As a society, writes Liel Leibovitz, we have “rejected the thick weave of common culture for the gossamer of individual opinions” both as readers and writers. His essay in the online magazine Tablet offers a noisy defense of a common literary canon. Unless we commit to being serious readers, Leibovitz argues, we might as well just stop reading at all.
“If you consider reading simply a pastime, stop reading. Watch movies: They are less demanding on your schedule, tend to have considerably more nudity, and are generally easier to bring up in conversation. Let the faculties of your mind previously dedicated to parsing text commit themselves instead to better, more needful uses, like mastering Angry Birds. Let reading go gently into the good night and take its place alongside archery and woodcarving in the pantheon of pastimes past, previously popular and currently the domain of the few and the carefully trained.
“But if you’re serious about reading—or, for that matter, about your education—see to it attentively. Revisit Homer and read your way through human history. Don’t stop until you hit Kafka. Or, better yet, don’t stop until you see the entire vista of our culture spread before you and feel yourself every bit a part of it.”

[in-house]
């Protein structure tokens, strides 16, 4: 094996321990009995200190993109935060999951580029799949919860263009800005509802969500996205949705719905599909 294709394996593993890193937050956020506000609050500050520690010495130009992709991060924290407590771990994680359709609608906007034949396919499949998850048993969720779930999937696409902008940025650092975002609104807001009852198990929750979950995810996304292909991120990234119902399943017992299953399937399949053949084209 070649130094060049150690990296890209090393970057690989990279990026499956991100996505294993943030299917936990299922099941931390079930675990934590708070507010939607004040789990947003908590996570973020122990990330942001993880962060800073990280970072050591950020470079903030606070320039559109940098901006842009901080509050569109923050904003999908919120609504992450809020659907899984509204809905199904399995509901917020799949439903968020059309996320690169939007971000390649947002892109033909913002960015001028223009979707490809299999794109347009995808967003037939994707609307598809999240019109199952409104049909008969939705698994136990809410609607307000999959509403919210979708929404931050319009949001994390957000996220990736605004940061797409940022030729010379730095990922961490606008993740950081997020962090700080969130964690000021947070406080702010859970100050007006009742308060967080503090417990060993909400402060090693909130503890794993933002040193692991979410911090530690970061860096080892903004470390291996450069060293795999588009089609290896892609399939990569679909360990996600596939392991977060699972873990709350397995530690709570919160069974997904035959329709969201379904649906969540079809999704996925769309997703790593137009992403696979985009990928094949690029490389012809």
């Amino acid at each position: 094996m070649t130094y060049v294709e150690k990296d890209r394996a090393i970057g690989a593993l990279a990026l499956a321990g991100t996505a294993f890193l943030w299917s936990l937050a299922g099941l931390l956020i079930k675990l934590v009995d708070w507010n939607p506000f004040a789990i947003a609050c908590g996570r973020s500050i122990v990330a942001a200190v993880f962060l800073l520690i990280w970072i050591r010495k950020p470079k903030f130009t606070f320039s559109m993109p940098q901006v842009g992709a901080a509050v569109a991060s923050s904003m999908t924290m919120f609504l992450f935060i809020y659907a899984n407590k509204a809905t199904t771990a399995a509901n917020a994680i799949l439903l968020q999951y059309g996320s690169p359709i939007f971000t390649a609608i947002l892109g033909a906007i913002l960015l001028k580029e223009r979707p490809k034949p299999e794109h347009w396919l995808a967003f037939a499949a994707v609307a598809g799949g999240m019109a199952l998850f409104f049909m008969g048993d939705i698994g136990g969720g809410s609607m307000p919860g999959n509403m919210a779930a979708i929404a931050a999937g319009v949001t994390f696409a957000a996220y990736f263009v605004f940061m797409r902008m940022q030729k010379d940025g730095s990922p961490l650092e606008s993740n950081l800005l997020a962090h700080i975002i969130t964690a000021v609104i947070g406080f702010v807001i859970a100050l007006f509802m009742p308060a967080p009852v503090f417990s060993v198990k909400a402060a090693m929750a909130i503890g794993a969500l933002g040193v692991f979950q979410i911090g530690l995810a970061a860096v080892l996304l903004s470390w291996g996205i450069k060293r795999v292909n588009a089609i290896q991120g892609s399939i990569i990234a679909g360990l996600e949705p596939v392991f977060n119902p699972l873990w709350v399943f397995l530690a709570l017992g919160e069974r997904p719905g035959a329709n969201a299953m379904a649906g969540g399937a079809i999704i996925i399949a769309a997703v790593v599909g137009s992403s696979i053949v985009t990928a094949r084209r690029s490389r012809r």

The devaluation of knowledge in schools and lack of a common canon has created a culture of “poor readers, middling writers, and unfortunate human beings,” argues Leibovitz, whose most recent book is The Chosen Peoples: America, Israel, and the Ideals of Divine Election, co-written with Todd Gitlin. He is particularly scornful of the current vogue for memoirs. If you’re Winston Churchill and you won World War II and the Nobel Prize for Literature, then by all means write your memoirs. “Heck, make that two,” Leibovitz quips. “But if one’s designs on posterity involve writing an inane and intermittently amusing account of traveling somewhere banal and meeting some, like, really crazy people, one ought to take a cue from Sir Winston and first live a life truly worth writing about.”
Leibovitz acknowledges that his own opinions “might send many readers into fits of modern indignation.” Why not read for pleasure and share your points of view with a waiting world? “The blunt answer is that points of view do not matter in the least,” he concludes. “Points of view are to knowledge what dessert is to vegetables: You earn one only by first consuming the other.”
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